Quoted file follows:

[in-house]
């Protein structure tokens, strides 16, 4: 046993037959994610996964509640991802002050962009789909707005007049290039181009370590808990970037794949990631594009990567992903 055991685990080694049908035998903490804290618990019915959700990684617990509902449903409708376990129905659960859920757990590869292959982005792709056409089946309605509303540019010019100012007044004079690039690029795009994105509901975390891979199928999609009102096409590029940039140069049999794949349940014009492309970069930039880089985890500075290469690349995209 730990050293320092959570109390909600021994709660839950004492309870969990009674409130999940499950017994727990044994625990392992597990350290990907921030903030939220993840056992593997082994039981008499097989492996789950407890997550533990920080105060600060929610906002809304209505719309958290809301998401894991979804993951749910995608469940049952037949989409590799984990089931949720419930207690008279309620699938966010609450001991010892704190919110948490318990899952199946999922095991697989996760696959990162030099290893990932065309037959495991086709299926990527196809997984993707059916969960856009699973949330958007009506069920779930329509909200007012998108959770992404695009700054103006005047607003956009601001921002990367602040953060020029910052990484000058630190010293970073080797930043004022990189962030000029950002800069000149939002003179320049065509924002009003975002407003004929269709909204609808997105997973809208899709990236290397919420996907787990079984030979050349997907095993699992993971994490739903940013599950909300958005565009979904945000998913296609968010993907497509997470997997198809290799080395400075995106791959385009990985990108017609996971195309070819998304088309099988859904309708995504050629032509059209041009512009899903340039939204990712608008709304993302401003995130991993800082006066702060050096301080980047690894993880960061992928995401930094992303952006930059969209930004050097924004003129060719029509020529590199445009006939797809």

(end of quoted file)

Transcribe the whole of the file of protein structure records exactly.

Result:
[in-house]
């Protein structure tokens, strides 16, 4: 046993037959994610996964509640991802002050962009789909707005007049290039181009370590808990970037794949990631594009990567992903 055991685990080694049908035998903490804290618990019915959700990684617990509902449903409708376990129905659960859920757990590869292959982005792709056409089946309605509303540019010019100012007044004079690039690029795009994105509901975390891979199928999609009102096409590029940039140069049999794949349940014009492309970069930039880089985890500075290469690349995209 730990050293320092959570109390909600021994709660839950004492309870969990009674409130999940499950017994727990044994625990392992597990350290990907921030903030939220993840056992593997082994039981008499097989492996789950407890997550533990920080105060600060929610906002809304209505719309958290809301998401894991979804993951749910995608469940049952037949989409590799984990089931949720419930207690008279309620699938966010609450001991010892704190919110948490318990899952199946999922095991697989996760696959990162030099290893990932065309037959495991086709299926990527196809997984993707059916969960856009699973949330958007009506069920779930329509909200007012998108959770992404695009700054103006005047607003956009601001921002990367602040953060020029910052990484000058630190010293970073080797930043004022990189962030000029950002800069000149939002003179320049065509924002009003975002407003004929269709909204609808997105997973809208899709990236290397919420996907787990079984030979050349997907095993699992993971994490739903940013599950909300958005565009979904945000998913296609968010993907497509997470997997198809290799080395400075995106791959385009990985990108017609996971195309070819998304088309099988859904309708995504050629032509059209041009512009899903340039939204990712608008709304993302401003995130991993800082006066702060050096301080980047690894993880960061992928995401930094992303952006930059969209930004050097924004003129060719029509020529590199445009006939797809």